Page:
On April 28th at 9:09am, Jenny Ferretti, the Digital Initiatives Librarian at the Maryland Institute College of Art, tweeted that she had published a LibGuide on Beyoncé’s Lemonade visual album. The response, especially on Twitter, was astounding. In just 24hrs, Jenny’s LibGuide had over 14,000 views and her tweet has been retweeted and liked over 200+ times. The NYPL even got in on the buzz and tweeted Jenny’s LibGuide to their over 1.5Million followers. School Library Journal interviewed Jenny and wrote a blog post on the importance of building a LibGuide that unpacks the research behind the album. Providing much needed context so that users can make connections to and find references within the work.
When we reached out Jenny to collaborate on a blog post, the first thing we discussed was, “What do we want to talk about that hasn’t already been said?“. What can we add to the conversation? Jenny, not surprisingly, had some great ideas about why she chose LibGuides, the overwhelming community feedback, and inclusion with instruction programs.
Why did you use LibGuides to create your Lemonade research portal?
I’m a fan of topical LibGuides, particularly those focused on recent events and popular culture. I’m a self-identified first generation American Latina. I have a fine art undergraduate background and I’m interested in various styles of fashion, music, television, and film. My background and interests help shape what I’m interested in discussing with Maryland Institute College of Art (MICA) students as the Digital Initiatives Librarian at Decker Library. I approach media and art from the perspective of an information professional. So when Beyoncé’s visual album Lemonade was released, I wanted to unpack the hour-long film using resources from publications and popular websites.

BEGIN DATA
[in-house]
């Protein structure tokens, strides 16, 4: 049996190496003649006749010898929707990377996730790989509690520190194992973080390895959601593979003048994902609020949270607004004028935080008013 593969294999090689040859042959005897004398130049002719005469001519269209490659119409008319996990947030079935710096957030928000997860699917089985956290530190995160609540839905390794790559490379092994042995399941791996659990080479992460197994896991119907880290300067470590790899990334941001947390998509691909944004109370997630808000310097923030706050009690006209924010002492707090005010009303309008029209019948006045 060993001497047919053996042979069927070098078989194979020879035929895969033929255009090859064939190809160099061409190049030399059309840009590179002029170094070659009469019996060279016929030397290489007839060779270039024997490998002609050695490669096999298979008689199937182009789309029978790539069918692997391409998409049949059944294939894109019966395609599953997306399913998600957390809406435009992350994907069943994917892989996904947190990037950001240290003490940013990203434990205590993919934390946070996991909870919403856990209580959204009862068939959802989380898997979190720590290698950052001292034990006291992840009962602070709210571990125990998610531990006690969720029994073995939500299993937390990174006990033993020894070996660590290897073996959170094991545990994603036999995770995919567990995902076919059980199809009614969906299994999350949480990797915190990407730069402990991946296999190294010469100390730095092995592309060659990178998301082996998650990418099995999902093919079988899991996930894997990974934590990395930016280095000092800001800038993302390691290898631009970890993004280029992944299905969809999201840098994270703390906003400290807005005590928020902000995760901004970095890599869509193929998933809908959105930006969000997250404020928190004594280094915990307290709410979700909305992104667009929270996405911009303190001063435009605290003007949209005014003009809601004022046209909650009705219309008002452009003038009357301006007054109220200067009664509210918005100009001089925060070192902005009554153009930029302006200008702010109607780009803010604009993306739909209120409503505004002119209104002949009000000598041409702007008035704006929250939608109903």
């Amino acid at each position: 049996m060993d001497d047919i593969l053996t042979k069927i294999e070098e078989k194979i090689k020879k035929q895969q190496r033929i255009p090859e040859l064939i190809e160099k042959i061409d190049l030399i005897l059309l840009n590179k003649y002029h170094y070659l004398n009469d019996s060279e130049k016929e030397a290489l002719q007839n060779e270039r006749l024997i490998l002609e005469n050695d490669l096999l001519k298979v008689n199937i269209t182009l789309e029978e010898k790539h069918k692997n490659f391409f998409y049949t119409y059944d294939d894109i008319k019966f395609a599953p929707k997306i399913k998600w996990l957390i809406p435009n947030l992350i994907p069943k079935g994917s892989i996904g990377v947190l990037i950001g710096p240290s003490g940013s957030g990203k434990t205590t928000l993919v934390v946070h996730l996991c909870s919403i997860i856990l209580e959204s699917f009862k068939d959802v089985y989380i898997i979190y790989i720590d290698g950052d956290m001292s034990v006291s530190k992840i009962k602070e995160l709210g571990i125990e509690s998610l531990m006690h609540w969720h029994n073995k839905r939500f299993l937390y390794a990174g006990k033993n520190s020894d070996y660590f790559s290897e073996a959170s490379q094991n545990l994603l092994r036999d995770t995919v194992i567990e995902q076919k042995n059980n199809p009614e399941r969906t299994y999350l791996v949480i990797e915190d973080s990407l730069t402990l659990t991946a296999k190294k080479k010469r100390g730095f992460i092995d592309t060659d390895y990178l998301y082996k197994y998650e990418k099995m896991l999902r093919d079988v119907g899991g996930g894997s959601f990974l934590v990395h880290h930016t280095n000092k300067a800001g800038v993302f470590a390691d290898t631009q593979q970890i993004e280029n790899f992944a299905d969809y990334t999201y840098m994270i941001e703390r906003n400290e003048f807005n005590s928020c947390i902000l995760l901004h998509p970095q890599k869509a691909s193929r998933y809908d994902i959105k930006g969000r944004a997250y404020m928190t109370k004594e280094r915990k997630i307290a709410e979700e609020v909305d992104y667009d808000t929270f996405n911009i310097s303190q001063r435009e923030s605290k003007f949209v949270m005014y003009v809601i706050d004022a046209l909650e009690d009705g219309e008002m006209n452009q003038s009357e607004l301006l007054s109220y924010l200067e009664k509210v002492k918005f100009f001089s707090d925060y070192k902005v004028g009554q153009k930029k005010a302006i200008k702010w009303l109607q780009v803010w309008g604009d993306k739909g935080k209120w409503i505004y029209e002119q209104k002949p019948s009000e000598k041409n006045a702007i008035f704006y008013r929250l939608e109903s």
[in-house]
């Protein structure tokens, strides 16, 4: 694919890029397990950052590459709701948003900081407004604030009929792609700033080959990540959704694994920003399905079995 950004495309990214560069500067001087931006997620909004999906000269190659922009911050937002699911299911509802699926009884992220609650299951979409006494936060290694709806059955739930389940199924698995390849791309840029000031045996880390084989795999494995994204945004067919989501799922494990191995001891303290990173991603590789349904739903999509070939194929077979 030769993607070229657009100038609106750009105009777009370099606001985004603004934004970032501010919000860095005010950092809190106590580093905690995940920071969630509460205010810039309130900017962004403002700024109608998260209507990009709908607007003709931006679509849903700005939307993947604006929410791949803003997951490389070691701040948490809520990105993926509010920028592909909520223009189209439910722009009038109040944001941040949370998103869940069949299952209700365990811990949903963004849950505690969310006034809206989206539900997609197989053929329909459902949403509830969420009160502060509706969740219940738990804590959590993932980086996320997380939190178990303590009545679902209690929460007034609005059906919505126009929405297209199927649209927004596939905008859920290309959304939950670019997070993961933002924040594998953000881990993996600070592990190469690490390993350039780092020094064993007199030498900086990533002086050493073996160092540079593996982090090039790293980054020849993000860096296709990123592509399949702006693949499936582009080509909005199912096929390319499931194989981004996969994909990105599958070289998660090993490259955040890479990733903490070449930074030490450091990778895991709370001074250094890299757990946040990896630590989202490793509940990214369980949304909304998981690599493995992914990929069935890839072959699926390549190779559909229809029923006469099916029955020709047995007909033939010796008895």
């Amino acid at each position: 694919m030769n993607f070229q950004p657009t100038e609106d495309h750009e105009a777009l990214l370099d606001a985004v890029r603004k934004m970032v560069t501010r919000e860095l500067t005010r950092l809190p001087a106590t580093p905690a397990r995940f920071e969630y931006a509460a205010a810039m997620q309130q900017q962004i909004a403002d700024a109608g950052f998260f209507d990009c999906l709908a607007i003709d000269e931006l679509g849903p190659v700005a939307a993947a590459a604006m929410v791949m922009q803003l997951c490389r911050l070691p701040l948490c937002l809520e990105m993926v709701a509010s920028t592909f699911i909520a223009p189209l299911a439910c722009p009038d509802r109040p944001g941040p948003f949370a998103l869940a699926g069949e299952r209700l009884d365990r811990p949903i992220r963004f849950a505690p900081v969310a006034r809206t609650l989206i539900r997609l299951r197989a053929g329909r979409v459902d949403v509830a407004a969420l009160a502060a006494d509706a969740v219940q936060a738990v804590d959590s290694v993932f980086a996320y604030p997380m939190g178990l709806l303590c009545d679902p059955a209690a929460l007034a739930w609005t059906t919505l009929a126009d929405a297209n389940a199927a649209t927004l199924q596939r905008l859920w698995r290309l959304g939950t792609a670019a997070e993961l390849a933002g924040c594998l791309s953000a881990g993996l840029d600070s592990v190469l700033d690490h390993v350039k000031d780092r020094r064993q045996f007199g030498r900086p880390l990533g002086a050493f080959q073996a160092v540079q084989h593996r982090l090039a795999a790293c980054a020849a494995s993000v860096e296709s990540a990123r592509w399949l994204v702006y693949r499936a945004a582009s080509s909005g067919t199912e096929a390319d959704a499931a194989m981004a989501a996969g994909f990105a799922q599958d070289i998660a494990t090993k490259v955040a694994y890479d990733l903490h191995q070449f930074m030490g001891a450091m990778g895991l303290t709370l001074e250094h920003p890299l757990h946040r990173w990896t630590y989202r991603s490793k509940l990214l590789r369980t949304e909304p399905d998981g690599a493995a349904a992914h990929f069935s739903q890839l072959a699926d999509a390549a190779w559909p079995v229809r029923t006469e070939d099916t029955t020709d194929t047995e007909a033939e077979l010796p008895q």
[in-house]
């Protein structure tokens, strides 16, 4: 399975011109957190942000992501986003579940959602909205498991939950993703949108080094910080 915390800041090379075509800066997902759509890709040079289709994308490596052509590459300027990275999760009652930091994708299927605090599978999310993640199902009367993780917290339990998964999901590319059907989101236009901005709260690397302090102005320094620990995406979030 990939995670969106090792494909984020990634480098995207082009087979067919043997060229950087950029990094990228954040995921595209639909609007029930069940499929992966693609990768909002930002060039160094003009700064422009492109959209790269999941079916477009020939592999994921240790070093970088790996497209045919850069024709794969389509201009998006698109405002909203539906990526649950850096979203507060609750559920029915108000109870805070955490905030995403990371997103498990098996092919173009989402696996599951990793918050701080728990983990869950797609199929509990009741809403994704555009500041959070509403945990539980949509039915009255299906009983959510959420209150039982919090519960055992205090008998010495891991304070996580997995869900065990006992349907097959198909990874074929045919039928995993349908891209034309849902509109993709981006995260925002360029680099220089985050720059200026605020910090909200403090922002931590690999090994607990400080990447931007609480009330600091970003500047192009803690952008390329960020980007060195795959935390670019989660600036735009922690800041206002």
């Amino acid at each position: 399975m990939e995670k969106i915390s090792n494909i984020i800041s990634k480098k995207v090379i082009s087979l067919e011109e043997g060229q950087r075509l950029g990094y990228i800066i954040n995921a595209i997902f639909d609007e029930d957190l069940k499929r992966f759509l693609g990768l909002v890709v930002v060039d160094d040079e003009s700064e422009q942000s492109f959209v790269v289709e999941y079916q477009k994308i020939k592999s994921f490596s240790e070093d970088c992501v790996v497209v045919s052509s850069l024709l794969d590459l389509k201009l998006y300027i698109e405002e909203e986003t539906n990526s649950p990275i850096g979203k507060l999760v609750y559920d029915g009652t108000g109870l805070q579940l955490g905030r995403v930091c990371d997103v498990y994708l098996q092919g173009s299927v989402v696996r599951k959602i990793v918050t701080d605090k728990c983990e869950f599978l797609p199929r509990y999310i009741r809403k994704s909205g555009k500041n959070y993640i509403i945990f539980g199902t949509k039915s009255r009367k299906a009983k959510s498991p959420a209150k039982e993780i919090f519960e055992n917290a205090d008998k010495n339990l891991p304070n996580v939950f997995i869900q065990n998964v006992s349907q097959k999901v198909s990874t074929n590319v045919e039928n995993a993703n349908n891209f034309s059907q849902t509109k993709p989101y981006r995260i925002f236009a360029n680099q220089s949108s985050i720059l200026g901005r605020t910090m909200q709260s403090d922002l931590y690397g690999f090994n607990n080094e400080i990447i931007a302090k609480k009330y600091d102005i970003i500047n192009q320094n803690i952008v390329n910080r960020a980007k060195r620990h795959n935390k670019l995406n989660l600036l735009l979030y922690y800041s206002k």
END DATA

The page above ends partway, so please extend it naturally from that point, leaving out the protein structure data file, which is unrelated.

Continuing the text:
I chose LibGuides as the platform to explore Lemonade because it’s a convenient tool that supports items in your library’s catalog or Worldcat, images, and gifs (which is pretty important when referencing Beyoncé). If you know the basics of how to make a LibGuide, you could make a guide right now. I have experience creating topical LibGuides after making “Understanding Civic Unrest in Baltimore, 1968-2015.” My personal research interest in Baltimore’s Civil Rights Era helped me understand that what happened in 2015 was not an isolated incident, but would our patrons know this? I wanted to create a space that had information about the history of civic unrest, community groups, and art.
When developing the Lemonade guide, I tried to accomplish a few different things. I wanted to compile articles and resources about Lemonade in one place. Articles analyzing and sharing information like all of the musical collaborators started showing up in feeds and timelines fairly soon after the visual album was released. I immediately wanted to categorize them and place them somewhere for others to find. For example, a recent addition is the #LemonadeSyllabus compiled by Candice Benbow through online suggestions.
Beyoncé samples three lines from a Malcolm X speech in the Anger chapter of the visual album. I wanted to hear the entire speech for context. I found that speech on YouTube and added it to the guide. Similarly, the Forgiveness chapter of the visual album includes three women holding photographs of their sons. Although I recognized the photos these women held as black men killed by police, I wondered if others had recognized them, or more importantly, knew their names. I sought out context and more information about the things I saw and heard in Lemonade.
Another goal of the guide was to share what is happening in the job market. If you stuck around the for the credits of the visual album, you would have seen seven directors names and seven cinematographers. Other credits, like poetry by Warsan Shire, styling, score and other music, choreography, production design, and more were also included. We can’t be Beyoncé, but we can unpack what it took to make something like Lemonade. I’d like our students to imagine working on something like the visual album if that’s what they’d like to do. It’s not a fantastical out-of-reach dream. Like many large-scale creative and artistic projects, it took a team of people to create Lemonade. For art and design students, it’s important to see who played what role.
The applications, beyond the LibGuide, are extensive. What are your thoughts on using it during library instruction?